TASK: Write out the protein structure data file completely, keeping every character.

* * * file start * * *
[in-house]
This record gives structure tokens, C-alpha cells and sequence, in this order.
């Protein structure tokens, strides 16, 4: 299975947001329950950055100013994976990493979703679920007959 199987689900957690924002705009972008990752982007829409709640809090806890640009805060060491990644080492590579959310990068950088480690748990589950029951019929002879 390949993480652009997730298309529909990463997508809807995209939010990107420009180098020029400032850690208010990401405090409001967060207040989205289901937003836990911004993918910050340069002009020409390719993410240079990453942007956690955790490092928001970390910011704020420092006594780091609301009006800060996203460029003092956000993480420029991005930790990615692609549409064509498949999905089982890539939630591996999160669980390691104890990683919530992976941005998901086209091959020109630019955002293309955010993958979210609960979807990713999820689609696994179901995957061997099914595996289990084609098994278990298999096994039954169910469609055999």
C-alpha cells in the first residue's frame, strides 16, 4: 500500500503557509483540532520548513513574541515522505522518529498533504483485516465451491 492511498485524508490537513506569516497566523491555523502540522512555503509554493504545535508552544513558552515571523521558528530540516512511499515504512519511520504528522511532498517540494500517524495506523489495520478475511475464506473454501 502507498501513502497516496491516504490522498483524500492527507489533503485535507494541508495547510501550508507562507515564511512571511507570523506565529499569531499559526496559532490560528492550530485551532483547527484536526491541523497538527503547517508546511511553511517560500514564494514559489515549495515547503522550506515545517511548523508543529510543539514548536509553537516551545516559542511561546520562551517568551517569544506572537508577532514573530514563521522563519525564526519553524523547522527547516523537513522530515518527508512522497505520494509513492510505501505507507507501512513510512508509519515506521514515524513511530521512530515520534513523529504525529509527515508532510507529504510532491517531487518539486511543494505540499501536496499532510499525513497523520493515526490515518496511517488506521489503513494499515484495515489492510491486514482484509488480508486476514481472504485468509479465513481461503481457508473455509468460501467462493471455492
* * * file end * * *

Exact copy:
[in-house]
This record gives structure tokens, C-alpha cells and sequence, in this order.
């Protein structure tokens, strides 16, 4: 299975947001329950950055100013994976990493979703679920007959 199987689900957690924002705009972008990752982007829409709640809090806890640009805060060491990644080492590579959310990068950088480690748990589950029951019929002879 390949993480652009997730298309529909990463997508809807995209939010990107420009180098020029400032850690208010990401405090409001967060207040989205289901937003836990911004993918910050340069002009020409390719993410240079990453942007956690955790490092928001970390910011704020420092006594780091609301009006800060996203460029003092956000993480420029991005930790990615692609549409064509498949999905089982890539939630591996999160669980390691104890990683919530992976941005998901086209091959020109630019955002293309955010993958979210609960979807990713999820689609696994179901995957061997099914595996289990084609098994278990298999096994039954169910469609055999």
C-alpha cells in the first residue's frame, strides 16, 4: 500500500503557509483540532520548513513574541515522505522518529498533504483485516465451491 492511498485524508490537513506569516497566523491555523502540522512555503509554493504545535508552544513558552515571523521558528530540516512511499515504512519511520504528522511532498517540494500517524495506523489495520478475511475464506473454501 502507498501513502497516496491516504490522498483524500492527507489533503485535507494541508495547510501550508507562507515564511512571511507570523506565529499569531499559526496559532490560528492550530485551532483547527484536526491541523497538527503547517508546511511553511517560500514564494514559489515549495515547503522550506515545517511548523508543529510543539514548536509553537516551545516559542511561546520562551517568551517569544506572537508577532514573530514563521522563519525564526519553524523547522527547516523537513522530515518527508512522497505520494509513492510505501505507507507501512513510512508509519515506521514515524513511530521512530515520534513523529504525529509527515508532510507529504510532491517531487518539486511543494505540499501536496499532510499525513497523520493515526490515518496511517488506521489503513494499515484495515489492510491486514482484509488480508486476514481472504485468509479465513481461503481457508473455509468460501467462493471455492